How to Reduce Water Pressure in the Home
From installing a pressure reducing valve to contacting your water supplier, there are a number of ways in which you can reduce the water pressure in your home. While some deem high-pressure water as an advantage, it can be costly and may lead to damage to your home and appliances. If you are concerned about the pressure of the water in your home, this guide will help you to identify some of the potential problems.
Pressure reducing valve: decreasing water pressure
If you find that the increased water pressure in your home is causing you some concern, you can reduce the flow by slowly turning down the internal stop tap. The pressure and flow will be reduced as the flow of water is decreased by creating a reduced downstream from the stop tap. Alternative methods can be found by installing a pressure reducing valve to protect the pipework in your home.
Should you find that damage is being caused inside your property, e.g. to your appliances, you can isolate the supply of water through your external or internal stop tap. For emergencies, contact your water supplier.
Identifying the cause of high water pressure
Suddenly developing high water pressure is rare but if it does happen in your home it could be due to the water supply that runs to your property. Increased pressure will be identified when you see an excessively strong flow of water from your cold water tap. You may also notice that some things in your home are leaking, toilet cisterns over-fill occasionally during the night or intermittent leaks appear.
The causes of this could simply be geographical, with the water pressure in the new area to which you’ve moved being higher than that you are accustomed to. Or, it could be because work is being carried out in a nearby area, which has caused air to get into the pipes. When the air gets trapped it can increase the pressure of the water but this will only be temporary.
Identifying why you have noisy pipes
If you start to hear noises in your pipes, there are a number of possibilities as to why these are occurring. Firstly, air may have got into the pipes, you could have a faulty tap or it may be down to loose pipework. All of these symptoms can create the juddering, banging noises in your pipes that you may have noticed.
If you’ve developed a leak in one of your pipes, this could sound like a rushing noise, which is probably more prominent during the night. The majority of noises in pipes arise from internal problems and a plumber should be contacted if you are concerned.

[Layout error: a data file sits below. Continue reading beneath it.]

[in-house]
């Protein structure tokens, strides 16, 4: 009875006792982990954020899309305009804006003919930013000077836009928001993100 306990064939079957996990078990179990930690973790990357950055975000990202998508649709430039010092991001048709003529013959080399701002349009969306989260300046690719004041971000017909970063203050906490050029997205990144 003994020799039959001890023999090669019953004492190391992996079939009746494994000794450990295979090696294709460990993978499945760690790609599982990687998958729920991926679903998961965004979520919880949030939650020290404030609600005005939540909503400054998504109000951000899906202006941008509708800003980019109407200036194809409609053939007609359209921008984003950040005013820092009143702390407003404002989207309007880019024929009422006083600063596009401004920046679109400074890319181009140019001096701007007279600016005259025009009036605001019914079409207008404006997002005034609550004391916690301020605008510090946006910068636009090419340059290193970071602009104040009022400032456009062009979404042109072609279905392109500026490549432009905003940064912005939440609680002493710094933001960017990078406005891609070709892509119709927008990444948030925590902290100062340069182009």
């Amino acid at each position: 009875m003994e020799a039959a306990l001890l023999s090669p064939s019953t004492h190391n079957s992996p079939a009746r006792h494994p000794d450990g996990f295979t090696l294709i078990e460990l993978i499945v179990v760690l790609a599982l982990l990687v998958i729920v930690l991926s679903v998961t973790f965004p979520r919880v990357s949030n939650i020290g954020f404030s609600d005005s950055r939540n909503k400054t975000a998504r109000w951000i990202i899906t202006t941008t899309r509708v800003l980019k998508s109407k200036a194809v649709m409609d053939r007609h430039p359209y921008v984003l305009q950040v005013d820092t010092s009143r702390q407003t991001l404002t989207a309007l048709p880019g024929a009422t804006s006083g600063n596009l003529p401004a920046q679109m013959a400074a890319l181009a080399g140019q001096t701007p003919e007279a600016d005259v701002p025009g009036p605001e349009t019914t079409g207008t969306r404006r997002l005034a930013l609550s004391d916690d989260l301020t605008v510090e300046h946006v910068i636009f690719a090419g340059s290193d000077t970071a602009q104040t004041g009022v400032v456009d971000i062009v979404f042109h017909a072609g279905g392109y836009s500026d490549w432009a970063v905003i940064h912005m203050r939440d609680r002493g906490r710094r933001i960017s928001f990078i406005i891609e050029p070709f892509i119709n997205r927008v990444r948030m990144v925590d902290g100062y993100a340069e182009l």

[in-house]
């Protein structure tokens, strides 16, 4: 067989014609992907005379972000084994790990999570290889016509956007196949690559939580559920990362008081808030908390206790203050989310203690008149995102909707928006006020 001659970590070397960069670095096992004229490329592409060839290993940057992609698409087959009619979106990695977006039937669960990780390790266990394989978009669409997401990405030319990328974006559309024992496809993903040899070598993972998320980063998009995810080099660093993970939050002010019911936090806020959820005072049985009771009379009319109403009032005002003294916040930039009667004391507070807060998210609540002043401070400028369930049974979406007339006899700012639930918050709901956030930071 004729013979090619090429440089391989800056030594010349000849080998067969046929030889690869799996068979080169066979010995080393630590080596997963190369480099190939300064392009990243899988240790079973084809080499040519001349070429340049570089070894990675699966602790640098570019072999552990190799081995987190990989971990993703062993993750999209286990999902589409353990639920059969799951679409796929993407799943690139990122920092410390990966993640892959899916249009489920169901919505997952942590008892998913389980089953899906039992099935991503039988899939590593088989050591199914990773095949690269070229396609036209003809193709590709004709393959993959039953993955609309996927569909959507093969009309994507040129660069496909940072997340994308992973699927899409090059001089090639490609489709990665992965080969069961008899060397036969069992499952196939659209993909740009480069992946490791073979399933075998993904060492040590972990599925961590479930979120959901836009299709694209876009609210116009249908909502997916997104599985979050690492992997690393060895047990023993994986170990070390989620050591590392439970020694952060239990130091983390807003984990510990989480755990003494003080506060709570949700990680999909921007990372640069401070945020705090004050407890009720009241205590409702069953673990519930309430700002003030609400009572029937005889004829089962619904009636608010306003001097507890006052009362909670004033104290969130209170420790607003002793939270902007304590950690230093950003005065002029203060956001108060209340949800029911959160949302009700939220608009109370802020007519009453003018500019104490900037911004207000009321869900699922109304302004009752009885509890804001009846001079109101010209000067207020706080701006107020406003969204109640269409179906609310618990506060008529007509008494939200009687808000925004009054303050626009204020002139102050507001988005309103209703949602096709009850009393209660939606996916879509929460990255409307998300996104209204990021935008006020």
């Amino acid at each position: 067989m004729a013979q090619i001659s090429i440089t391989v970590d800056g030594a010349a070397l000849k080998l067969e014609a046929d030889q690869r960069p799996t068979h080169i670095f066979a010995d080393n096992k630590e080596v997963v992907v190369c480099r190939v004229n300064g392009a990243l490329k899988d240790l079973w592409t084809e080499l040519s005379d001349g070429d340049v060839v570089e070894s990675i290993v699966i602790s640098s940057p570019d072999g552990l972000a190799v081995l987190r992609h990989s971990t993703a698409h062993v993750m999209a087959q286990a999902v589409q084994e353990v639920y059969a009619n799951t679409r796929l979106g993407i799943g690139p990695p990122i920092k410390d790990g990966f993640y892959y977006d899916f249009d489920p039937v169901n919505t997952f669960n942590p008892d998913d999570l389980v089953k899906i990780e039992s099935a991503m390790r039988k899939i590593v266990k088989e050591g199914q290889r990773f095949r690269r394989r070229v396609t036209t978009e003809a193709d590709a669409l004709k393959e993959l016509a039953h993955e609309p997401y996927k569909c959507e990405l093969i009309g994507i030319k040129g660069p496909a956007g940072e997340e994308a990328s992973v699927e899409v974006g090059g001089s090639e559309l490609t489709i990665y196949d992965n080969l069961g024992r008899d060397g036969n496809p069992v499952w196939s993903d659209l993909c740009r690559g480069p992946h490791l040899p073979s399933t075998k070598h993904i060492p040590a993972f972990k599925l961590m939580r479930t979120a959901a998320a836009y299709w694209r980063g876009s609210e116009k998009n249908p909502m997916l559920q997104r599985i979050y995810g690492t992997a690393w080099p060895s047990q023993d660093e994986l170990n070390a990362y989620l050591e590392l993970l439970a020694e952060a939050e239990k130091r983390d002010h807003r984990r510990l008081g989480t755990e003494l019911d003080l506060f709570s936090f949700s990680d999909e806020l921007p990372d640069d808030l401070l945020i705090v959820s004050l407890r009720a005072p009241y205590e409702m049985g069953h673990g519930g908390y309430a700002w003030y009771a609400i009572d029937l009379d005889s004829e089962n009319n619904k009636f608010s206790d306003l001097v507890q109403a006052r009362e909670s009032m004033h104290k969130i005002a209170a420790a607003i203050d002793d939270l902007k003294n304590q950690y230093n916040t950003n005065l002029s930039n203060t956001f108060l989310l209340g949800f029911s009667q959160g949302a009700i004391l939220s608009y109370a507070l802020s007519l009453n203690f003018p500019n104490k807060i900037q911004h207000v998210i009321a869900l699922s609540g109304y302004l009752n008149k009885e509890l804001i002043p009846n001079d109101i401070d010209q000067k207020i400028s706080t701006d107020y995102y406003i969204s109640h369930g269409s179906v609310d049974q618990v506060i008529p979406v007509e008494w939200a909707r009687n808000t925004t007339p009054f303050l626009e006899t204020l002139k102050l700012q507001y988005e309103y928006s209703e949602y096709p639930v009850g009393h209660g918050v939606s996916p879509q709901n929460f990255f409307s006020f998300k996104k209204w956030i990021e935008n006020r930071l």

Locating your external stop tap
An external stop tap will normally be located on the boundary of your property and can be accessed if you have any immediate issues with your water supply. However, the majority of new properties will also have an internal stop tap to isolate individual water supplies.
If you are on a water meter, the stop tap will usually be located with your meter and will normally be a brass tap or a square plastic head, which will need to be turned 90-degrees to switch off the water supply. An older meter may have a separate stop tap, which will normally be brass.
Identifying why you have low-pressure water
Finding that your property has low water pressure could be down to a number of factors. The elevation above sea level of your property in relation to the local reservoir and water mains could be the reason as this will decrease the pressure in your home if the supply must be pumped uphill. Pipe conditions shared water supplies and peak times of demand are other reasons why you may experience lower water pressure.
If lowered water pressure has suddenly occurred, you may need to check your stop tap to make sure that it is open fully. If you can, you can also check the external stop tap to see if this is opened fully too, but you should only do this if it is safe to do so.
Should you have any concerns about the water supply to your home, you should contact your water supplier immediately to discuss your concerns. We also offer a range of helpful guides that may help you to solve the problem in your home, including our article: “What causes Water Hammer & how to eliminate it”.